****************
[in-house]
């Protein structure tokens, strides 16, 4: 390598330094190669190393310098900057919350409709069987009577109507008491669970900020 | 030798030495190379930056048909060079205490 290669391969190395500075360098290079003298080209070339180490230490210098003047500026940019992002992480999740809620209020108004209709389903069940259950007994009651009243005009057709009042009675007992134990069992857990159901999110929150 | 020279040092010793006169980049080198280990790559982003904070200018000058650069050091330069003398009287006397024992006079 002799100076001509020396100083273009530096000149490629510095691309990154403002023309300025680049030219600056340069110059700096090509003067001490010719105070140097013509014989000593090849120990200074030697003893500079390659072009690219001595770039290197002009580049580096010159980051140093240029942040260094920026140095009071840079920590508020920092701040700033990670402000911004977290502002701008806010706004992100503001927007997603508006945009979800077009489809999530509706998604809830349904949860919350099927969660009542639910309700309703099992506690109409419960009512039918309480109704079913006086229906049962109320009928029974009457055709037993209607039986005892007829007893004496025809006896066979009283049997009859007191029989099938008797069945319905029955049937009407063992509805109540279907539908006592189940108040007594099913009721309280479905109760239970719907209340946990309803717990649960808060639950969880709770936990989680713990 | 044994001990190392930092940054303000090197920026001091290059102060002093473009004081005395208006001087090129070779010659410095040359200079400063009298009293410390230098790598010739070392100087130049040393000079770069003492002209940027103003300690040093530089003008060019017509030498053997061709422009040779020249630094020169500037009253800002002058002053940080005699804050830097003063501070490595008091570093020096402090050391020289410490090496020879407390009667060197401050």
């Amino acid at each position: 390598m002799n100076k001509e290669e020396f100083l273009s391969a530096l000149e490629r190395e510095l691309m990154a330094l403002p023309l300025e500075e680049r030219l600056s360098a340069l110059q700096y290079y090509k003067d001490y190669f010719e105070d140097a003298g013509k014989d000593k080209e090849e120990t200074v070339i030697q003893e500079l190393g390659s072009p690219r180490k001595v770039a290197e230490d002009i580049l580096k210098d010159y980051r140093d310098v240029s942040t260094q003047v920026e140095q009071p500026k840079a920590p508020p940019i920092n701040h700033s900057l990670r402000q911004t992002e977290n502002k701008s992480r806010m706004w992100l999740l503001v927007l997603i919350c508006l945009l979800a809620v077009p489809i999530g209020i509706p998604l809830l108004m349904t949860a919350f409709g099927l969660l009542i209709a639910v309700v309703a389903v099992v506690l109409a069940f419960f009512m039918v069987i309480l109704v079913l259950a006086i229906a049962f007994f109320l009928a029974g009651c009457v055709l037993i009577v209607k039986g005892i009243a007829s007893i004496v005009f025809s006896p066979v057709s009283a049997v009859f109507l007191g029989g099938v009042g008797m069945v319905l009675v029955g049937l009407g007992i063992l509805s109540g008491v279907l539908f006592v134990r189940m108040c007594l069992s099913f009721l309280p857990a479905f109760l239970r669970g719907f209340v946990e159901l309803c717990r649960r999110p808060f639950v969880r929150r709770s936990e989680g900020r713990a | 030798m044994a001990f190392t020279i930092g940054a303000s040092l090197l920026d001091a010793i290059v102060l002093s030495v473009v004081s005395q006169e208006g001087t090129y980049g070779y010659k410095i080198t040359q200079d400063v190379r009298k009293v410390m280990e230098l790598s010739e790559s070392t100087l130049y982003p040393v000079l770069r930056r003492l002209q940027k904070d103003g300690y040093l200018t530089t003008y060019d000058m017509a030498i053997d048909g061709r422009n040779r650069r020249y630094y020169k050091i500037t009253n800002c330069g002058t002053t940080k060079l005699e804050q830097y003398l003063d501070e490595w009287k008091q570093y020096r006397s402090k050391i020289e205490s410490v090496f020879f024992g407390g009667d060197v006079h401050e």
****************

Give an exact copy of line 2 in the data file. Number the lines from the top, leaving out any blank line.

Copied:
């Protein structure tokens, strides 16, 4: 390598330094190669190393310098900057919350409709069987009577109507008491669970900020 | 030798030495190379930056048909060079205490 290669391969190395500075360098290079003298080209070339180490230490210098003047500026940019992002992480999740809620209020108004209709389903069940259950007994009651009243005009057709009042009675007992134990069992857990159901999110929150 | 020279040092010793006169980049080198280990790559982003904070200018000058650069050091330069003398009287006397024992006079 002799100076001509020396100083273009530096000149490629510095691309990154403002023309300025680049030219600056340069110059700096090509003067001490010719105070140097013509014989000593090849120990200074030697003893500079390659072009690219001595770039290197002009580049580096010159980051140093240029942040260094920026140095009071840079920590508020920092701040700033990670402000911004977290502002701008806010706004992100503001927007997603508006945009979800077009489809999530509706998604809830349904949860919350099927969660009542639910309700309703099992506690109409419960009512039918309480109704079913006086229906049962109320009928029974009457055709037993209607039986005892007829007893004496025809006896066979009283049997009859007191029989099938008797069945319905029955049937009407063992509805109540279907539908006592189940108040007594099913009721309280479905109760239970719907209340946990309803717990649960808060639950969880709770936990989680713990 | 044994001990190392930092940054303000090197920026001091290059102060002093473009004081005395208006001087090129070779010659410095040359200079400063009298009293410390230098790598010739070392100087130049040393000079770069003492002209940027103003300690040093530089003008060019017509030498053997061709422009040779020249630094020169500037009253800002002058002053940080005699804050830097003063501070490595008091570093020096402090050391020289410490090496020879407390009667060197401050």